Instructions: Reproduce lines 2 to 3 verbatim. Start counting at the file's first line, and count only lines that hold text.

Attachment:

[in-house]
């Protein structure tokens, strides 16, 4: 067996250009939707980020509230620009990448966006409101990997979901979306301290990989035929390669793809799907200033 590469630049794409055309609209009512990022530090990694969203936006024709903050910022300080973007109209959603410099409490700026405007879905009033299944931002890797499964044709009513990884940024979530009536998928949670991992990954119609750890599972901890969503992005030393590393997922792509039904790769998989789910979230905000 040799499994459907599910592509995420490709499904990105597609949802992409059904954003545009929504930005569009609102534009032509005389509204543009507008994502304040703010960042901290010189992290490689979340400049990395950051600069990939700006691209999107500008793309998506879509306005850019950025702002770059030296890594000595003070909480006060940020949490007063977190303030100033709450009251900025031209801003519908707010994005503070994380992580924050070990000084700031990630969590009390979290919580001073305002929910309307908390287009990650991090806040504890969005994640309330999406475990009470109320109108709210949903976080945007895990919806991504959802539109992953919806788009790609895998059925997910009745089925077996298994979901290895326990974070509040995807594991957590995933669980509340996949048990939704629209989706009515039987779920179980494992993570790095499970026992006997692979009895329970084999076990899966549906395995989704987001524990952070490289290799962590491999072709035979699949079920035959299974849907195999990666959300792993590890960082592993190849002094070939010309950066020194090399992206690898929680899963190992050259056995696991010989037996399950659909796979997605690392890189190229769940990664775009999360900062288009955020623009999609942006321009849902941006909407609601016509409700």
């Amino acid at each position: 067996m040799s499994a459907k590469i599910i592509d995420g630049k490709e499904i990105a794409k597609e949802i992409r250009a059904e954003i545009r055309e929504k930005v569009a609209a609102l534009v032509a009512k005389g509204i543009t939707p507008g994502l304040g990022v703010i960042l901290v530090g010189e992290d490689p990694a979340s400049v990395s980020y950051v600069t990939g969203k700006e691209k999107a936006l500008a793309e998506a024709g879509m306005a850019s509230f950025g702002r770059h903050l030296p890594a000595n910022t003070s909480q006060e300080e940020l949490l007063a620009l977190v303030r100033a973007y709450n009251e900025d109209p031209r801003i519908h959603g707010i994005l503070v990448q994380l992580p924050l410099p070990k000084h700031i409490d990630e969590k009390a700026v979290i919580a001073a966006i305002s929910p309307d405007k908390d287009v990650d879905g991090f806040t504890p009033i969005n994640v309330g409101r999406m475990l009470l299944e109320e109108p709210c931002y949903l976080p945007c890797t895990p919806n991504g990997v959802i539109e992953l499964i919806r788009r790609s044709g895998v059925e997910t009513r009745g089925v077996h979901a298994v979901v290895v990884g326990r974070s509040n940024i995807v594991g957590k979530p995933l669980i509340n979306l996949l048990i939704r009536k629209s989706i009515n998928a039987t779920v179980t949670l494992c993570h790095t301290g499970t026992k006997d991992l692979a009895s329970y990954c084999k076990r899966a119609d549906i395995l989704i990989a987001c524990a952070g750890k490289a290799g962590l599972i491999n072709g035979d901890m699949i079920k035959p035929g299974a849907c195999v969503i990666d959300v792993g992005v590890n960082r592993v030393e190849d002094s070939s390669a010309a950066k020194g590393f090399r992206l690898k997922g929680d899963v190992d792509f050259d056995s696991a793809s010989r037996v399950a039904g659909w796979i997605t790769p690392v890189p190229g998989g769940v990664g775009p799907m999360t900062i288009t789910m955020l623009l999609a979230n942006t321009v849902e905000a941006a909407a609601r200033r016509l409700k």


């Protein structure tokens, strides 16, 4: 067996250009939707980020509230620009990448966006409101990997979901979306301290990989035929390669793809799907200033 590469630049794409055309609209009512990022530090990694969203936006024709903050910022300080973007109209959603410099409490700026405007879905009033299944931002890797499964044709009513990884940024979530009536998928949670991992990954119609750890599972901890969503992005030393590393997922792509039904790769998989789910979230905000 040799499994459907599910592509995420490709499904990105597609949802992409059904954003545009929504930005569009609102534009032509005389509204543009507008994502304040703010960042901290010189992290490689979340400049990395950051600069990939700006691209999107500008793309998506879509306005850019950025702002770059030296890594000595003070909480006060940020949490007063977190303030100033709450009251900025031209801003519908707010994005503070994380992580924050070990000084700031990630969590009390979290919580001073305002929910309307908390287009990650991090806040504890969005994640309330999406475990009470109320109108709210949903976080945007895990919806991504959802539109992953919806788009790609895998059925997910009745089925077996298994979901290895326990974070509040995807594991957590995933669980509340996949048990939704629209989706009515039987779920179980494992993570790095499970026992006997692979009895329970084999076990899966549906395995989704987001524990952070490289290799962590491999072709035979699949079920035959299974849907195999990666959300792993590890960082592993190849002094070939010309950066020194090399992206690898929680899963190992050259056995696991010989037996399950659909796979997605690392890189190229769940990664775009999360900062288009955020623009999609942006321009849902941006909407609601016509409700």
């Amino acid at each position: 067996m040799s499994a459907k590469i599910i592509d995420g630049k490709e499904i990105a794409k597609e949802i992409r250009a059904e954003i545009r055309e929504k930005v569009a609209a609102l534009v032509a009512k005389g509204i543009t939707p507008g994502l304040g990022v703010i960042l901290v530090g010189e992290d490689p990694a979340s400049v990395s980020y950051v600069t990939g969203k700006e691209k999107a936006l500008a793309e998506a024709g879509m306005a850019s509230f950025g702002r770059h903050l030296p890594a000595n910022t003070s909480q006060e300080e940020l949490l007063a620009l977190v303030r100033a973007y709450n009251e900025d109209p031209r801003i519908h959603g707010i994005l503070v990448q994380l992580p924050l410099p070990k000084h700031i409490d990630e969590k009390a700026v979290i919580a001073a966006i305002s929910p309307d405007k908390d287009v990650d879905g991090f806040t504890p009033i969005n994640v309330g409101r999406m475990l009470l299944e109320e109108p709210c931002y949903l976080p945007c890797t895990p919806n991504g990997v959802i539109e992953l499964i919806r788009r790609s044709g895998v059925e997910t009513r009745g089925v077996h979901a298994v979901v290895v990884g326990r974070s509040n940024i995807v594991g957590k979530p995933l669980i509340n979306l996949l048990i939704r009536k629209s989706i009515n998928a039987t779920v179980t949670l494992c993570h790095t301290g499970t026992k006997d991992l692979a009895s329970y990954c084999k076990r899966a119609d549906i395995l989704i990989a987001c524990a952070g750890k490289a290799g962590l599972i491999n072709g035979d901890m699949i079920k035959p035929g299974a849907c195999v969503i990666d959300v792993g992005v590890n960082r592993v030393e190849d002094s070939s390669a010309a950066k020194g590393f090399r992206l690898k997922g929680d899963v190992d792509f050259d056995s696991a793809s010989r037996v399950a039904g659909w796979i997605t790769p690392v890189p190229g998989g769940v990664g775009p799907m999360t900062i288009t789910m955020l623009l999609a979230n942006t321009v849902e905000a941006a909407a609601r200033r016509l409700k």